This video documents the process of weaving a patola in Patan, Gujarat. There are so many stages to this process, but when you watch them cutting open the bindings your heart really is in your mouth – just one slip and all of that work would be ruined!
Note the precision with which they are adjusting single threads at the end of the video.
See the video here
Today’s Textile Tidbit is a link to a textile designer and researcher’s blog post all about her experience of learning to weave in Kutch, Gujarat. The Travels in Textiles blogger spent three weeks in India last December learning about all the steps involved in the process of weaving traditional textiles and it’s a fascinating read. Click here to read her blog post.
Somaiya Kala Vidya is the organisation that offers courses in traditional textile crafts in Kutch, including weaving, block printing, batik, embroidery and many others. It looks like a fabulous place to learn, surrounded by expert artisans. I think I would like to go for a whole year and study everything!
It’s now a little late in the month, but there’s been quite a deluge of wonderful textile material for the blog recently, and I wanted to share SADACC’s wonderful object of the month with you before it’s too late. (Some of you may have seen this already if you subscribe to the SADACC newsletter – apologies for reposting if so.)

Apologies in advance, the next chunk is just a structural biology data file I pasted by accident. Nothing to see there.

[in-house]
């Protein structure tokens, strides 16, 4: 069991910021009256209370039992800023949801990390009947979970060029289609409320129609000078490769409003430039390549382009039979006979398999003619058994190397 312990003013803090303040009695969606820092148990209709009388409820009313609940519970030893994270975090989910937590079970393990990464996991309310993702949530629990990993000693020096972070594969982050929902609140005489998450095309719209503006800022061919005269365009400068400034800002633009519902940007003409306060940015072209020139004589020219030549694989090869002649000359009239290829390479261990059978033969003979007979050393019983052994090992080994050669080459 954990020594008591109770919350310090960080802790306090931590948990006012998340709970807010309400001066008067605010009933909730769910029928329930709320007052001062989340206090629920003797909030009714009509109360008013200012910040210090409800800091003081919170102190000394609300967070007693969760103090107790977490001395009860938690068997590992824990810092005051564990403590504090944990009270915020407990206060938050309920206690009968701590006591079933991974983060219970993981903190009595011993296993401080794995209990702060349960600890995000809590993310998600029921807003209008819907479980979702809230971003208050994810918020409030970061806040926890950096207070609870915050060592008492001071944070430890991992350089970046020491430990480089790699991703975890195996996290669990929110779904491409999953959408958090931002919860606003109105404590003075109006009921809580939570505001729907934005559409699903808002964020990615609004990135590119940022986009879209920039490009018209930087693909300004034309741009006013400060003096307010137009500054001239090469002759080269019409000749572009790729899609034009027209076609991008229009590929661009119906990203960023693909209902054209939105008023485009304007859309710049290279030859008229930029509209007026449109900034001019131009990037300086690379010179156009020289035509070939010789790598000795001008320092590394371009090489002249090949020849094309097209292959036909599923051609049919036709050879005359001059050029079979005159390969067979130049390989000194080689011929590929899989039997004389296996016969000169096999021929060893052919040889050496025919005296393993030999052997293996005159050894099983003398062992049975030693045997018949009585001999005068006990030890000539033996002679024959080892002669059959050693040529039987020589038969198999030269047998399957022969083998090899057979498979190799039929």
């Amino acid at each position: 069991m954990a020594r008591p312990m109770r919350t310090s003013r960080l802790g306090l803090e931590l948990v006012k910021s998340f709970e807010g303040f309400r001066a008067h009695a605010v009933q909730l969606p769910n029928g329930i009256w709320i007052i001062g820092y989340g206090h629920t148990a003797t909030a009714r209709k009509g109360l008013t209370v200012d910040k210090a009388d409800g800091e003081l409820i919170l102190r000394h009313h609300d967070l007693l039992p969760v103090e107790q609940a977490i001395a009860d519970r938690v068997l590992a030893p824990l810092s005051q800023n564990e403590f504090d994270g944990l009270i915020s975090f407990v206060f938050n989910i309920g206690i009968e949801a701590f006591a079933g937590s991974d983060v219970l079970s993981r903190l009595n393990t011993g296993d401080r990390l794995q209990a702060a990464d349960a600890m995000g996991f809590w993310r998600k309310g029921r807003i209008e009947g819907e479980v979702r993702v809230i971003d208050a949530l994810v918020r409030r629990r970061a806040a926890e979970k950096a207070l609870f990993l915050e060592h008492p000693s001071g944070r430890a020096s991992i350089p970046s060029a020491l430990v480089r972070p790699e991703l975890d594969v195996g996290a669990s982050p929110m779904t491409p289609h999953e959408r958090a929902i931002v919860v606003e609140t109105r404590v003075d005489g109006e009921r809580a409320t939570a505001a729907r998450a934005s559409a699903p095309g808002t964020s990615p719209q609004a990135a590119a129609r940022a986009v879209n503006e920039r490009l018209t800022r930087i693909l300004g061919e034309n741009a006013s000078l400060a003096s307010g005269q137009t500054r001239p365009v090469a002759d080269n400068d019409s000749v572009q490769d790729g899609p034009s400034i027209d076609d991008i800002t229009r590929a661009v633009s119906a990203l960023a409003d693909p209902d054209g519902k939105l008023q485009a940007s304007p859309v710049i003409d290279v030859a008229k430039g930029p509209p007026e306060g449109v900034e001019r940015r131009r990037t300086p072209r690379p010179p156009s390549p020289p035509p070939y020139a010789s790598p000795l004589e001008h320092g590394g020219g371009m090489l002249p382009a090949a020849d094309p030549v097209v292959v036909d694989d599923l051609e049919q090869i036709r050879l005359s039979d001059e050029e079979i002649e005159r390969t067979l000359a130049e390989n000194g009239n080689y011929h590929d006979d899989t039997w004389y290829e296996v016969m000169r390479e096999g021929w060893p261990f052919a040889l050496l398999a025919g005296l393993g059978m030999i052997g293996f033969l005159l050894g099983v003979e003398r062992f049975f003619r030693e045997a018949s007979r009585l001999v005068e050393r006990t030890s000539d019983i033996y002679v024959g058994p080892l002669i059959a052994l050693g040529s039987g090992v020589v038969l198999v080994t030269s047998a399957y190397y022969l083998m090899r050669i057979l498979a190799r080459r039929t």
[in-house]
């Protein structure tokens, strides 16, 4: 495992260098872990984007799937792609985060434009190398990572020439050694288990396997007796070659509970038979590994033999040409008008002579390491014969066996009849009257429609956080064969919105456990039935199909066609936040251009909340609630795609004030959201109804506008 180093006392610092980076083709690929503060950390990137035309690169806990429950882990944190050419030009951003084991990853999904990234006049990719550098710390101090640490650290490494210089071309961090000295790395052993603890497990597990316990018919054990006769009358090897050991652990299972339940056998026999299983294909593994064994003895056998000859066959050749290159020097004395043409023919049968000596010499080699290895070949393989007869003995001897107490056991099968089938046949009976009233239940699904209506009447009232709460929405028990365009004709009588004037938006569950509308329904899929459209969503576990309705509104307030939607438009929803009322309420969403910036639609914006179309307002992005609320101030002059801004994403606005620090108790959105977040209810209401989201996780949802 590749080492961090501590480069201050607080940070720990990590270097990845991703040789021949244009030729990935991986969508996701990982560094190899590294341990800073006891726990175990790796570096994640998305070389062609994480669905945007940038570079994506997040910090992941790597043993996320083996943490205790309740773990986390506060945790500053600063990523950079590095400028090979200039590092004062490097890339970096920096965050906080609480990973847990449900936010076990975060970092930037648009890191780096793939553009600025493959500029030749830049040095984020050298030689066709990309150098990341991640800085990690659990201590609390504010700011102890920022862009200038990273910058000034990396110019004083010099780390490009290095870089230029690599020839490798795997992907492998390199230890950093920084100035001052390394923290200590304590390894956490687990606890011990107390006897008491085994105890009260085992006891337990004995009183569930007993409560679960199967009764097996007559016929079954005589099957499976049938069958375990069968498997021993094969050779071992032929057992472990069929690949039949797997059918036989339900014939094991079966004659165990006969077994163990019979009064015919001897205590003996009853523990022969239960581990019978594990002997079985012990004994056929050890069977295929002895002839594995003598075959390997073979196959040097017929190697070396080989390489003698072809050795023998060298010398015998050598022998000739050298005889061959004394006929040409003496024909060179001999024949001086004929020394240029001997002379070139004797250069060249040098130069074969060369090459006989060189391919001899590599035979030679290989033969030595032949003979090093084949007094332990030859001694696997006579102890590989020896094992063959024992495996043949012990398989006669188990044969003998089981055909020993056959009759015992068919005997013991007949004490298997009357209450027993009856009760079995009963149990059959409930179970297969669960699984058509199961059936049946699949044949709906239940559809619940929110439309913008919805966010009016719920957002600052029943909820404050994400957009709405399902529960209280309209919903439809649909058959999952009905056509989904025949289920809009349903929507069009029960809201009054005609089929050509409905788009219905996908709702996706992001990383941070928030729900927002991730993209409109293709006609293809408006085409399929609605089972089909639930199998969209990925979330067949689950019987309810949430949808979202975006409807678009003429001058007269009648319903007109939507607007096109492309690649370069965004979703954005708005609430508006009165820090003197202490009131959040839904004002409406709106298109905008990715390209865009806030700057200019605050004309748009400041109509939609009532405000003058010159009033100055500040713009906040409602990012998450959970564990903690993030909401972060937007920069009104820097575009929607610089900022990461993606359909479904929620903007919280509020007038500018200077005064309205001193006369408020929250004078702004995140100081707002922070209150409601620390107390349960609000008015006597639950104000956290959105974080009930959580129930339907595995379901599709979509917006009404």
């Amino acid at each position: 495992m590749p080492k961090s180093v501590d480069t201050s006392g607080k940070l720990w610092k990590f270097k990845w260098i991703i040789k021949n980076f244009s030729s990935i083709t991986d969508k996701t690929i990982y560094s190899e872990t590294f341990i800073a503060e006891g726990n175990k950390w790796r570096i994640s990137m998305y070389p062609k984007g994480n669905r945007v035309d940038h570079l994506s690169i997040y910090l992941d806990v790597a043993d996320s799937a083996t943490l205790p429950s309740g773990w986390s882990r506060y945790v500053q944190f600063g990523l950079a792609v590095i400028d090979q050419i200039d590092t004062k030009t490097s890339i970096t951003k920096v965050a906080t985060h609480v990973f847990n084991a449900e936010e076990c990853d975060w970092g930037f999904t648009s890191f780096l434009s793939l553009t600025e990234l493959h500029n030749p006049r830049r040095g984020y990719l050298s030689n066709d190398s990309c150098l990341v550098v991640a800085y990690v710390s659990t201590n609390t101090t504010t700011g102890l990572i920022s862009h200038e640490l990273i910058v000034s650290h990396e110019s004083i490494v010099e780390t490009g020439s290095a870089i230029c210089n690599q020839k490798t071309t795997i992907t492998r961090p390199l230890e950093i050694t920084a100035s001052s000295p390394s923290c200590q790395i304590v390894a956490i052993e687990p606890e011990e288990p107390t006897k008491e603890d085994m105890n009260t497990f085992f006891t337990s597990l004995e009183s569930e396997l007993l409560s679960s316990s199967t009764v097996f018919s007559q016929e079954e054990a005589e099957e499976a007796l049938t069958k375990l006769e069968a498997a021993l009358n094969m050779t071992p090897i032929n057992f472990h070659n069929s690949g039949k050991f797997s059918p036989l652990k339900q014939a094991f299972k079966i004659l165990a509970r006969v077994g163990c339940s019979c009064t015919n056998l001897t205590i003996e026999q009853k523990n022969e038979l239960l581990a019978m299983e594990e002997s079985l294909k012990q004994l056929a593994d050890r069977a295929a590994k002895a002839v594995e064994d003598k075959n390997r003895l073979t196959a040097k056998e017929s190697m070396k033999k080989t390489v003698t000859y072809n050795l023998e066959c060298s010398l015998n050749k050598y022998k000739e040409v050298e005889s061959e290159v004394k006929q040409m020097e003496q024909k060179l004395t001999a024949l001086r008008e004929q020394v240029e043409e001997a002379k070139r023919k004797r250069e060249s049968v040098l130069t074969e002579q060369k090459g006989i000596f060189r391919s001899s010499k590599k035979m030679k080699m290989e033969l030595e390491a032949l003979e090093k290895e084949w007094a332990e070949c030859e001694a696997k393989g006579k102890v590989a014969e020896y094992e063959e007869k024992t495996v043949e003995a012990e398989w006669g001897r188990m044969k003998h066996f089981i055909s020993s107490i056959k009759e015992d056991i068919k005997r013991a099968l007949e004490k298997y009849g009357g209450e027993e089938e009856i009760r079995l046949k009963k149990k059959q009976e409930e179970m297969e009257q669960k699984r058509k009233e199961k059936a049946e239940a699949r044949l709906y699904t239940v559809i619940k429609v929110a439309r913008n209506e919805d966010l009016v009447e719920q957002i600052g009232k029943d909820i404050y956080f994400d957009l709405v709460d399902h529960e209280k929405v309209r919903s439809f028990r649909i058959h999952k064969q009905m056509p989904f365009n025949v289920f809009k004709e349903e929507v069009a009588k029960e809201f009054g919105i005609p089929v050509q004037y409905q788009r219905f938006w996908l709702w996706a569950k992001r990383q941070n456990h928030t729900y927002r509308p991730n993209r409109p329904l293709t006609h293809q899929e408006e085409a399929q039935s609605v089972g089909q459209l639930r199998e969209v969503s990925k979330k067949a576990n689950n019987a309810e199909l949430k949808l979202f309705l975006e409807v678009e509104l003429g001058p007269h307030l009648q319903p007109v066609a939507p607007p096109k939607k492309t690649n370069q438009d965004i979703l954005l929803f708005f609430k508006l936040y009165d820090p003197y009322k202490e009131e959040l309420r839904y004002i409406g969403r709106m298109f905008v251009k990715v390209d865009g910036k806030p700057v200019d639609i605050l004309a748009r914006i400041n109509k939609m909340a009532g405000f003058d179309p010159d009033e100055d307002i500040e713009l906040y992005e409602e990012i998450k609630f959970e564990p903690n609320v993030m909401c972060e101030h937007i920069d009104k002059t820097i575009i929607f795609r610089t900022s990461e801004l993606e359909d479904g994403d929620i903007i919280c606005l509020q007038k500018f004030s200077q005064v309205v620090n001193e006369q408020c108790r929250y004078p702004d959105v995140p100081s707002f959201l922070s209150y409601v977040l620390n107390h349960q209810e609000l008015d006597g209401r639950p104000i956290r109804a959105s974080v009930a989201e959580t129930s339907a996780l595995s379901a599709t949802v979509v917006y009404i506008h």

Sap sidi (snakes and ladders) is a popular game in Jain, Hindu and Muslim cultures. Snakes and Ladders originated in India, possibly as early as the second century BC. Early versions were known as Moksha-Patamu (heaven and hell) and the game works on the principle of good versus evil.
Cloth games have been made since the Mogul era and are often included in a girl’s dowry. The board is a miniature patchwork quilt of vegetable-dyed fabric. It was made by female artisans in Kutch, Gujarat. These women are descendants of a nomadic tribe from Nagar Parkar, in the Sindh region of Pakistan. Elderly women typically turn to patchwork from embroidery when their eyesight begins to fade.
For more information, visit the website of the South Asian Decorative Arts & Crafts Collection (SADACC), Norwich.
Exhibition dates: 3 – 28 November 2015
Joss Graham’s autumn exhibition is dedicated to the magnificent textile traditions of Kutch, Western India. Featuring folk embroideries, appliqué and beadwork, festive wall hangings, tie-dyed silk shawls and block-printed cottons, it promises to be a feast of colour and craftsmanship.
The exhibition will be held at the Joss Graham Gallery, 10 Eccleston Street, London, SW1W 9LT
For more information, visit the website of the Joss Graham Gallery, London.